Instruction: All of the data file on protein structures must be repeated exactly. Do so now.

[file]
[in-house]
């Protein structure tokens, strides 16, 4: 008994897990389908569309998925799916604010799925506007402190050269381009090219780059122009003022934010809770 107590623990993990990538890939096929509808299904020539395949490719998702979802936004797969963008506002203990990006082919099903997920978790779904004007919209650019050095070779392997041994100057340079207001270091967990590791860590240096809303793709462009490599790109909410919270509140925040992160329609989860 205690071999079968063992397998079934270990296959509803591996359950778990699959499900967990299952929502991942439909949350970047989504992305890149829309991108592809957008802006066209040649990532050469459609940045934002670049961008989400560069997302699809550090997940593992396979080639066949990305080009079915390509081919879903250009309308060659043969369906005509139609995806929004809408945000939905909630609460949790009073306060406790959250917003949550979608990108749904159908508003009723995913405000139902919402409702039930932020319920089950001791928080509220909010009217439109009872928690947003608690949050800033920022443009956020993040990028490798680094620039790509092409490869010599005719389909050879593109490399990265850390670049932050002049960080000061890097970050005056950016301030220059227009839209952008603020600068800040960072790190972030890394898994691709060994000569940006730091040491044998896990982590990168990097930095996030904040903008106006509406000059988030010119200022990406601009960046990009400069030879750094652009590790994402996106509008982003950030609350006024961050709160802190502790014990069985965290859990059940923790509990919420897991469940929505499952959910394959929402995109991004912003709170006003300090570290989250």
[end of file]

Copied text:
[in-house]
């Protein structure tokens, strides 16, 4: 008994897990389908569309998925799916604010799925506007402190050269381009090219780059122009003022934010809770 107590623990993990990538890939096929509808299904020539395949490719998702979802936004797969963008506002203990990006082919099903997920978790779904004007919209650019050095070779392997041994100057340079207001270091967990590791860590240096809303793709462009490599790109909410919270509140925040992160329609989860 205690071999079968063992397998079934270990296959509803591996359950778990699959499900967990299952929502991942439909949350970047989504992305890149829309991108592809957008802006066209040649990532050469459609940045934002670049961008989400560069997302699809550090997940593992396979080639066949990305080009079915390509081919879903250009309308060659043969369906005509139609995806929004809408945000939905909630609460949790009073306060406790959250917003949550979608990108749904159908508003009723995913405000139902919402409702039930932020319920089950001791928080509220909010009217439109009872928690947003608690949050800033920022443009956020993040990028490798680094620039790509092409490869010599005719389909050879593109490399990265850390670049932050002049960080000061890097970050005056950016301030220059227009839209952008603020600068800040960072790190972030890394898994691709060994000569940006730091040491044998896990982590990168990097930095996030904040903008106006509406000059988030010119200022990406601009960046990009400069030879750094652009590790994402996106509008982003950030609350006024961050709160802190502790014990069985965290859990059940923790509990919420897991469940929505499952959910394959929402995109991004912003709170006003300090570290989250």